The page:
Share Prices & Company Research


08 December 2021

How Can I Invest in Private Equity?

Private equity is a buzz term for investors. It is an increasingly popular asset class often touted as a vehicle for high returns, though it admittedly comes with higher risks. We look at the ways investors can gain exposure to the trend, how they work, and assess their merits, namely Primary Investment, Secondary Investment, and Direct Co-investment.
Primary Investment
Primary investment, or fund of funds (FOFs), is investing in a private markets fund as capital is being raised, which then deploys its capital in a portfolio of primary fund investments. Such a route offers investors access to many private equity (PE) managers and a variety of private companies through a single investment. Naturally, this provides diversification benefits, reducing risk and volatility by minimising the impact of any one investment going wrong. Small investors benefit from being able to access this range of opportunities as it pools their funds, since private markets usually only take large lump sums seriously. FOFs have their own investment teams who perform their own due diligence, which in theory means that the underlying funds should be sound.
However, investors invest in private equity to achieve higher returns. Work by Cliffwater research has shown that, net of fees, private equity doesn’t outperform the markets on aggregate. Evidently, some PE funds have performed exceptionally, showing that the asset class can provide best-in-class performance, as long as you invest your money in the right fund. This aggregate figure reveals that there are many underperforming managers. If investing in PE it is all about picking the right investment house, it makes little sense to spread your bets widely with a large group of investment houses you don’t get to choose. It’s better to find a few that you hold conviction in and, as always, understand. In diversified portfolios, PE is usually the aggressive, return-boosting component, and FOFs risk overdiversifying this section from performing its function.
FOFs also suffer from higher expense ratios than other funds through two layers of fees – its own fees to pay its team, and the fees of the funds it invests in – which are corrosive to returns. The key argument of diversification is also misleading, as the breadth of funds FOFs invest in make it likely that multiple funds are invested in the same company. This is not necessarily negative, as it counters the over-diversification criticisms, but knowing this information is central to managing risk, and the FOF structure is very opaque, making risk management hard. Opacity is a common criticism of PE, as it gives a stronger focus on ‘star managers’ and allows funds to charge higher fees.
Secondary Investments
Secondary investments are where a buyer purchases existing private equity. Sellers are often other PE vehicles looking to reduce exposure to a region or business growth stage, or release liquidity if not ready to fully exit the investment. As these deals enter at a later stage they bear less risk and commensurately lower returns, though these are boosted by the fact that the deal is priced at a discount to its asset value – the seller effectively pays to exit earlier than expected and needs liquidity more than profits. When secondary investments come from other investors looking to reduce exposure, they also mean the buyer will gain less exposure than outright investment, meaning secondary focused funds tend to be more diversified. One of the key advantages of secondary funds is that there is limited ‘blind pool’ risk. This is where primary fund investors must part with their cash before they know what its managers will buy, which obscures predictions of performance and risk.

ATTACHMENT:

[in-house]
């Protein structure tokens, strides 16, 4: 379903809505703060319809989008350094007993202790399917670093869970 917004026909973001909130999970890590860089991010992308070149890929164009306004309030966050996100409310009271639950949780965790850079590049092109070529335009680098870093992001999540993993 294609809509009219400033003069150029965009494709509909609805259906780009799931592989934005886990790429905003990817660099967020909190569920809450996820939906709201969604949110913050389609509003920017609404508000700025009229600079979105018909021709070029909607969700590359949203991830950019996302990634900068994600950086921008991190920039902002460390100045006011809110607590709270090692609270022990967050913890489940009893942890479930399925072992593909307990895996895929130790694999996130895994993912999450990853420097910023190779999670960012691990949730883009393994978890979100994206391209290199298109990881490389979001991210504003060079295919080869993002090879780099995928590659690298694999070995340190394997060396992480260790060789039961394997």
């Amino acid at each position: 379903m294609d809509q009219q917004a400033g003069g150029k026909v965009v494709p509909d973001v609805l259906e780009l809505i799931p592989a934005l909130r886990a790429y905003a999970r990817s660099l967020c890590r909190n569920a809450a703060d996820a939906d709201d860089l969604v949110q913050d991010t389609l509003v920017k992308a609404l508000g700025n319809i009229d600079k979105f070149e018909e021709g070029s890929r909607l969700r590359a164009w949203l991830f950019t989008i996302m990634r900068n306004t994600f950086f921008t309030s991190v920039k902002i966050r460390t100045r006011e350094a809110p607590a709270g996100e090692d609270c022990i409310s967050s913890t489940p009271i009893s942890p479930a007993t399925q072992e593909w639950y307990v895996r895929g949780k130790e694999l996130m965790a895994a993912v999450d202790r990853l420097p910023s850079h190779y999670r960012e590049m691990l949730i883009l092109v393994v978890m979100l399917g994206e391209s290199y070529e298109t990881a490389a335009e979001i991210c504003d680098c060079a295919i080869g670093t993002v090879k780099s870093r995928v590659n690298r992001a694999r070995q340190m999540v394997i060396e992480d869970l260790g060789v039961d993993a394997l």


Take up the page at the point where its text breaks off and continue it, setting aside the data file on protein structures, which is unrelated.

Lastly, direct co-investments are where PE funds pool together to make an initial investment in a private company, which is then paid in instalments, or ‘funding rounds’. This form of investment yields the most freedom to the fund, which can decide its exposure, craft complex deal structures and reduce risk by taking on other partners. This structure is useful when a PE firm has too many commitments to fully take up an opportunity, but still wishes to do so by bringing in another investor to plug the funding gap. Usually institutions, these investors can also be private individuals. There are more risks to these investors, who are a separate entity, partly due to the fact that they are responsible for analysing and negotiating on their own behalf, while the general partner will charge hidden fees. The main risk comes from the high risk of failure of the individual business since the co-investor has no diversification benefits in this deal.
In reality, PE funds are a mix of the three. It is crucial that investors know what they are buying to help understand the risks they face, especially when investing in an inherently riskier asset class. In deciding which mix is most appropriate for you, it is central to our investing philosophy that investment decisions should be made in the context of your personal goals and objectives.
This article was taken from the Autumn 2021 issue of 1875. To subscribe to our investment publications, please visit

Please note that this communication is for information only and does not constitute a recommendation to buy or sell the shares of the investments mentioned. The value of investments and any income derived from them may go down as well as up and you could get back less than you invested.
How Can I Invest in Private Equity?
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